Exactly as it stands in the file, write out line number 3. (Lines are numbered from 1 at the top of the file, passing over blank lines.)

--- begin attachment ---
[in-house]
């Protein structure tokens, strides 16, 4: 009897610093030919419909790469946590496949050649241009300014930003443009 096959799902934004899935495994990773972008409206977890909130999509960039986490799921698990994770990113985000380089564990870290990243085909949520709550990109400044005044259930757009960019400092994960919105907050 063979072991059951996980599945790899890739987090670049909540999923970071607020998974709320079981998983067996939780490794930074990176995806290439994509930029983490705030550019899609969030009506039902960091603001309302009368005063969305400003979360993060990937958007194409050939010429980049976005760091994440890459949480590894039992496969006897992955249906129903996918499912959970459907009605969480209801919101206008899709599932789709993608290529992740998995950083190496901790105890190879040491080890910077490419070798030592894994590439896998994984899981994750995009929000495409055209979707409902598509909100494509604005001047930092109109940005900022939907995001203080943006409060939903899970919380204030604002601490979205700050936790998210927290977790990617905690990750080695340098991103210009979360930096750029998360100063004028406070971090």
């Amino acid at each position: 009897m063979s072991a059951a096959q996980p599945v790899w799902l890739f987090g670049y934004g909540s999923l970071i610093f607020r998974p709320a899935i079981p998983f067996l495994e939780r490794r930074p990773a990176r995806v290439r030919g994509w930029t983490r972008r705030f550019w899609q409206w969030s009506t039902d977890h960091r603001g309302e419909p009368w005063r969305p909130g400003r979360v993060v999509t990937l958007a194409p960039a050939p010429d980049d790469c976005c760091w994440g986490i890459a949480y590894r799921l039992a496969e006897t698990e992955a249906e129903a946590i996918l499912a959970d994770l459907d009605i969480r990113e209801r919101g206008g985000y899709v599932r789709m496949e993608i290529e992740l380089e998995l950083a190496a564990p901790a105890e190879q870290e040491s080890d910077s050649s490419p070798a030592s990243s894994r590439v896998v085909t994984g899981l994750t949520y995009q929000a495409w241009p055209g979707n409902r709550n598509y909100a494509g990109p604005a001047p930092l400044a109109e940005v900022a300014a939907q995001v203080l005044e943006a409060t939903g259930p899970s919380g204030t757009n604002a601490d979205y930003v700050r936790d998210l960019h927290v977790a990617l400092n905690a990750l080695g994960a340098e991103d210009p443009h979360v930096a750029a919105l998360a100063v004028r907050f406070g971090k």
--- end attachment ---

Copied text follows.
């Amino acid at each position: 009897m063979s072991a059951a096959q996980p599945v790899w799902l890739f987090g670049y934004g909540s999923l970071i610093f607020r998974p709320a899935i079981p998983f067996l495994e939780r490794r930074p990773a990176r995806v290439r030919g994509w930029t983490r972008r705030f550019w899609q409206w969030s009506t039902d977890h960091r603001g309302e419909p009368w005063r969305p909130g400003r979360v993060v999509t990937l958007a194409p960039a050939p010429d980049d790469c976005c760091w994440g986490i890459a949480y590894r799921l039992a496969e006897t698990e992955a249906e129903a946590i996918l499912a959970d994770l459907d009605i969480r990113e209801r919101g206008g985000y899709v599932r789709m496949e993608i290529e992740l380089e998995l950083a190496a564990p901790a105890e190879q870290e040491s080890d910077s050649s490419p070798a030592s990243s894994r590439v896998v085909t994984g899981l994750t949520y995009q929000a495409w241009p055209g979707n409902r709550n598509y909100a494509g990109p604005a001047p930092l400044a109109e940005v900022a300014a939907q995001v203080l005044e943006a409060t939903g259930p899970s919380g204030t757009n604002a601490d979205y930003v700050r936790d998210l960019h927290v977790a990617l400092n905690a990750l080695g994960a340098e991103d210009p443009h979360v930096a750029a919105l998360a100063v004028r907050f406070g971090k």